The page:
Weyes Blood wants to help you let go
Through the grapevine — As she gears up for the release of her new album, the singer talks spirituality, grieving, and existential dread.
Written by: Thomas Hobbs
A version of this story appears in Huck Issue 77. Get your copy now, or subscribe to make sure you never miss another issue.
On 27 May, 1962, a long, shrill whistle swept through Centralia, sounding the alarm. An abandoned coal mine, now an unofficial trash dump, was on fire. Volunteer firefighters and borough workers moved quickly to extinguish the flames. But unto their knowledge the fire continued to blaze. 300 feet below ground, the flames made their way to a coal seam, before spreading through mine tunnels running beneath the small Appalachian town.
It was soon clear the fire hadn’t stopped. That July, town officials met with government representatives to discuss solutions — none of which worked. Instead, as the years passed, the situation only worsened. Carbon monoxide began to rise out of the mines, poisoning the air. Inside homes, black boxes monitored gas levels with a relentless ticking – only to issue an explosive scream when they reached dangerous heights. Warning signs began to litter the landscape, highlighting places it was unsafe for children to play. Some 1,800 boreholes were dug into the ground, releasing smoke from the slow-burning fire into the atmosphere.
In 1980, the US Bureau of Mines (USBM) released the Red Book, a report on the Centralia fire that concluded all efforts to extinguish it were futile. Three years later, a second report announced the fire was now burning on three, possibly four fronts, and would continue to spread to lands under neighbouring towns. After Centralia residents voted to take a federal government buyout on 11 August, 1983, blood-red numbers appeared on houses sold and slated for demolition.
That same year, photographer Renée Jacobs, then 21, decided to visit Centralia while working as photo editor at The Daily Collegian, the student newspaper of Penn State University. “It was really eerie,” she says, describing her first impressions of a town that was so small, she was able to cross it by foot in 30 minutes. “I didn’t know anyone, so I just walked around and people were hanging out on their front stoops. They were very open and friendly, and very savvy about trying to use the media to get their agenda across. Everyone was eager to share their views with me.”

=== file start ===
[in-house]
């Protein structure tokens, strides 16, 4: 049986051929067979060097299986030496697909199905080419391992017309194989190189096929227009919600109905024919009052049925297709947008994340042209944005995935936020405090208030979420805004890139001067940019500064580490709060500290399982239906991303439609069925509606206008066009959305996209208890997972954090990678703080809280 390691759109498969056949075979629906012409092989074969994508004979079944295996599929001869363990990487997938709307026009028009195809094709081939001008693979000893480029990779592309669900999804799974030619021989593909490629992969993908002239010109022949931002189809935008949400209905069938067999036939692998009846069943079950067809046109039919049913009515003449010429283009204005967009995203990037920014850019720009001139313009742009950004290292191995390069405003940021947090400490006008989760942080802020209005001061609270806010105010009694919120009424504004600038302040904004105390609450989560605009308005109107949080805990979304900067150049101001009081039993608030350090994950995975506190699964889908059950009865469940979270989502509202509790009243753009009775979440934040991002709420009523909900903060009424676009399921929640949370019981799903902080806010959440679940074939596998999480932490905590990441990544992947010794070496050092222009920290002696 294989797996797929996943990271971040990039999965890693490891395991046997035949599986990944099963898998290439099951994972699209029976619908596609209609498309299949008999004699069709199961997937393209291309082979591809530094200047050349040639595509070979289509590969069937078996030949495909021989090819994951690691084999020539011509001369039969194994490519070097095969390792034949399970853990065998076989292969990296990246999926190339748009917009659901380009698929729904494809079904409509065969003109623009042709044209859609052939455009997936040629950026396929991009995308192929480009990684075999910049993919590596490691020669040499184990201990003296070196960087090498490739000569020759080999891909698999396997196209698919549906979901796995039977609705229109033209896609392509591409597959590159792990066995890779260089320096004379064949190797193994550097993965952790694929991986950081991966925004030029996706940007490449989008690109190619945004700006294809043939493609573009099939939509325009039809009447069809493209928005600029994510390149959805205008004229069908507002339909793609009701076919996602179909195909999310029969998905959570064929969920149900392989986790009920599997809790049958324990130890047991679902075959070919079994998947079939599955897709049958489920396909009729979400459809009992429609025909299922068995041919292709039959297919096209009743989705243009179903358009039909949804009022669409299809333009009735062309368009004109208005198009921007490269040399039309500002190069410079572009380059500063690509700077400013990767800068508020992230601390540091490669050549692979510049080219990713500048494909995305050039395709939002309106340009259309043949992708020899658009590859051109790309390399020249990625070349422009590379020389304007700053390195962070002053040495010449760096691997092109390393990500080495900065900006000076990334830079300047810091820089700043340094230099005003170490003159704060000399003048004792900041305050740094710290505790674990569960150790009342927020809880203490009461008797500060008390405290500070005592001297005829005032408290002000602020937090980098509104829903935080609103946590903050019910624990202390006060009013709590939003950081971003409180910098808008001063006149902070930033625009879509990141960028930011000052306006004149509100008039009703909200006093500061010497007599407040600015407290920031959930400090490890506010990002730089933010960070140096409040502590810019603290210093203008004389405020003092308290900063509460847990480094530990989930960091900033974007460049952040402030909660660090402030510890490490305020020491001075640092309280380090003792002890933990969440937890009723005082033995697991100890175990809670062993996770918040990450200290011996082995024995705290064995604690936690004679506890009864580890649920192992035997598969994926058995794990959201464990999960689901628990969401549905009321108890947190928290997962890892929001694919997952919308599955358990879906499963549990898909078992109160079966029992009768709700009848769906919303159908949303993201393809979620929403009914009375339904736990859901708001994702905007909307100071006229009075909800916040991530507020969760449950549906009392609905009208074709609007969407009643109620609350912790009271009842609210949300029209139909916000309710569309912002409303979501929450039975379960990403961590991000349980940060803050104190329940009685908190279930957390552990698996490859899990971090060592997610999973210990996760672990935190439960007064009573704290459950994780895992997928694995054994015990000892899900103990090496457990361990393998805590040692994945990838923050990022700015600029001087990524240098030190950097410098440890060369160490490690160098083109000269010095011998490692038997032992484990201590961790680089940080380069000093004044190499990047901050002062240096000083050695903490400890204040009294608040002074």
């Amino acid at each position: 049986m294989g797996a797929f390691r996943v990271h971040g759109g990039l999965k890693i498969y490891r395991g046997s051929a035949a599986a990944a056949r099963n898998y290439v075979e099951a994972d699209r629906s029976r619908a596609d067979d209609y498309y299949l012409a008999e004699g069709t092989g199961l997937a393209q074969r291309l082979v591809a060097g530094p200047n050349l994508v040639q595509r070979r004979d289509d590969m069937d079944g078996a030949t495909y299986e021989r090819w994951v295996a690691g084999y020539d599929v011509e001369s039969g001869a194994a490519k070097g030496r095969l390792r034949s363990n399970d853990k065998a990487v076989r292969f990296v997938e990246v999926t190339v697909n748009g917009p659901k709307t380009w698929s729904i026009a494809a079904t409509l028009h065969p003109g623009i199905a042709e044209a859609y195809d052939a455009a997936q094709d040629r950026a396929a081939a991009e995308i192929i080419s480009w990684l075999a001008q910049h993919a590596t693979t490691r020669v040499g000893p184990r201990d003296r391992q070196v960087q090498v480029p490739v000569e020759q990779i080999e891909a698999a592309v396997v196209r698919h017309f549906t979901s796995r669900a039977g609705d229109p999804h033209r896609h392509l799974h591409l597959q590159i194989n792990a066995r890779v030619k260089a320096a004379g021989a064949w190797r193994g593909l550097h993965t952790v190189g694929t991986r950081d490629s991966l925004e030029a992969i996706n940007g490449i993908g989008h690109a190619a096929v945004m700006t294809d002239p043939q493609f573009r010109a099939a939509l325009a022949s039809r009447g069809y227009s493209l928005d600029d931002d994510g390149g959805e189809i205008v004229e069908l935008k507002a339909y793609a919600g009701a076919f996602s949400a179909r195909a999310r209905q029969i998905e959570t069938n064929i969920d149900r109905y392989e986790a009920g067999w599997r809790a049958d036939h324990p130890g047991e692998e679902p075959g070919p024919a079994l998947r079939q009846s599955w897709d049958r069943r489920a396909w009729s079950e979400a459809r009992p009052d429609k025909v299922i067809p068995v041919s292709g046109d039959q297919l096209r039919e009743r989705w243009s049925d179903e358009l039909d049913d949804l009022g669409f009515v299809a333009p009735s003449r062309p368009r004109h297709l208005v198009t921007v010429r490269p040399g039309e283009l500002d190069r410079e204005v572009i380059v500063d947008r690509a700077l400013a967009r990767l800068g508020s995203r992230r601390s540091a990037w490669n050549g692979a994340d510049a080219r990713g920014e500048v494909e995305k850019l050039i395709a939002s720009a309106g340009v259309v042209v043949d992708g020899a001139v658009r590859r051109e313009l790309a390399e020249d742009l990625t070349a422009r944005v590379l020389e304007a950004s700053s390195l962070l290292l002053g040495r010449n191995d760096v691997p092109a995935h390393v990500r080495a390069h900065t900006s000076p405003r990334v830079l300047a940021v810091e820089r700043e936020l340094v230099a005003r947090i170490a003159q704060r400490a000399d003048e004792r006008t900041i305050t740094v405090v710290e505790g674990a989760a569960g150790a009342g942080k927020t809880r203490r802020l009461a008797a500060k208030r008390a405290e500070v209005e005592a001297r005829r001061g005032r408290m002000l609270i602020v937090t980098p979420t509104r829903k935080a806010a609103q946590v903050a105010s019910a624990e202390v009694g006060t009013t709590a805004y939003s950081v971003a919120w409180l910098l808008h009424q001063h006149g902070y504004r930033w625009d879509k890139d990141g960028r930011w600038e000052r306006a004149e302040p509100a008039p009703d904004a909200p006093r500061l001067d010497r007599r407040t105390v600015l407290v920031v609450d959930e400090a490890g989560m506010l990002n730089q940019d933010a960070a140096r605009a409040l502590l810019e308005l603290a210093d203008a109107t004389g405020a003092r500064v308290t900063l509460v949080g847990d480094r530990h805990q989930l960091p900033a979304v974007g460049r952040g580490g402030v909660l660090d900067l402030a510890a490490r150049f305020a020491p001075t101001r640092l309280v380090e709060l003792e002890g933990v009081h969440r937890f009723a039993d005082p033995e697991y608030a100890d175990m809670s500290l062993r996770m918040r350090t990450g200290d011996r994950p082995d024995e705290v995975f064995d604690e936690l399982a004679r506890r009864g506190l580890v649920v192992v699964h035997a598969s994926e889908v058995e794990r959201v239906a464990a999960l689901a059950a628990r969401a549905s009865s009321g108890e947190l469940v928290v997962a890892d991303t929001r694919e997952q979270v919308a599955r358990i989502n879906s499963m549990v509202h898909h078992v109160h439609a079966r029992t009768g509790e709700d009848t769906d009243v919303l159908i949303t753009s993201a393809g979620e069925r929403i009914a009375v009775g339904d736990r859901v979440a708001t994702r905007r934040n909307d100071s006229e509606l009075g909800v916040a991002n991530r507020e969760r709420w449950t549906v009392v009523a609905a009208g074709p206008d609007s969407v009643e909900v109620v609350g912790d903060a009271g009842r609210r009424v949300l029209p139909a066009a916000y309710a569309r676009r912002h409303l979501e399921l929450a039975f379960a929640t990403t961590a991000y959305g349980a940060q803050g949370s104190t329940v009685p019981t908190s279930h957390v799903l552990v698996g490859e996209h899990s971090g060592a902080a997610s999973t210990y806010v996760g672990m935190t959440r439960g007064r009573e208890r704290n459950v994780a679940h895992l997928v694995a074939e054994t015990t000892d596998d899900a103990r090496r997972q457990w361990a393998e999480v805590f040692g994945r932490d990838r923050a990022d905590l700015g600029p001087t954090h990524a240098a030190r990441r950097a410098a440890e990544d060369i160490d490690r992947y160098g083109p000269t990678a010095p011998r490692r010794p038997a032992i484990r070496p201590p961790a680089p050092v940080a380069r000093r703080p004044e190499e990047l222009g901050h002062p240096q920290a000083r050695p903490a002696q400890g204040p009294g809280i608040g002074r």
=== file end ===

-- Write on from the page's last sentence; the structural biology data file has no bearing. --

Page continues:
What started as a weekend trip soon became a chronicle of the town’s final years. To get a better understanding of the issues at play, Jacobs moved into a house right on top of the impact zone, owned by local couple Catharene and Leon Jurgill. She lived there for six months, documenting the lives of townspeople on both sides of the divide.
“There was skepticism about whether the mine fire posed a danger and families like the Jurgills were split on opposite sides. Catharene became a very vocal proponent for leaving the town. I was able to live in their house because they moved out when the problems first began,” says Jacobs, who published her work in the 1986 book, Slow Burn: A Photodocument of Centralia, Pennsylvania.
As time went on, Jacobs became increasingly aligned with people who wanted the government buyout. “Being there day to day, you could see it and smell it,” says Jacobs.
There were unseen dangers, too. On Valentine’s Day, 1981, a 12-year-old Todd Domboski was playing in his grandmother’s backyard when the earth gave way under his feet. As the boy began to fall into a 300-degree pit, he grabbed hold of tree roots exposed in the loose earth, narrowly escaping death when his cousin pulled him to safety.
On December 14, 1984, the federal government finally began to raze the tiny town. Today, just five people continue to live in Centralia while the fire continues to burn below them — just one of the thousands of mine fires blazing all around the world.
Centralia remains one of the most prevalent in the US, due to the media attention it received. Over the past 60 years, the fire has covered an eight-mile stretch of 3,700 acres. At its current rate, it could continue to burn for over 250 years. For Jacobs, it serves as an ominous warning. “We have to make progress,” she says. “And move away from fossil fuels that leave us vulnerable to planetary destruction.”
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Renée Jacobs’ complete archive of Centralia is in the collection of the Archive of Documentary Arts at Duke University.
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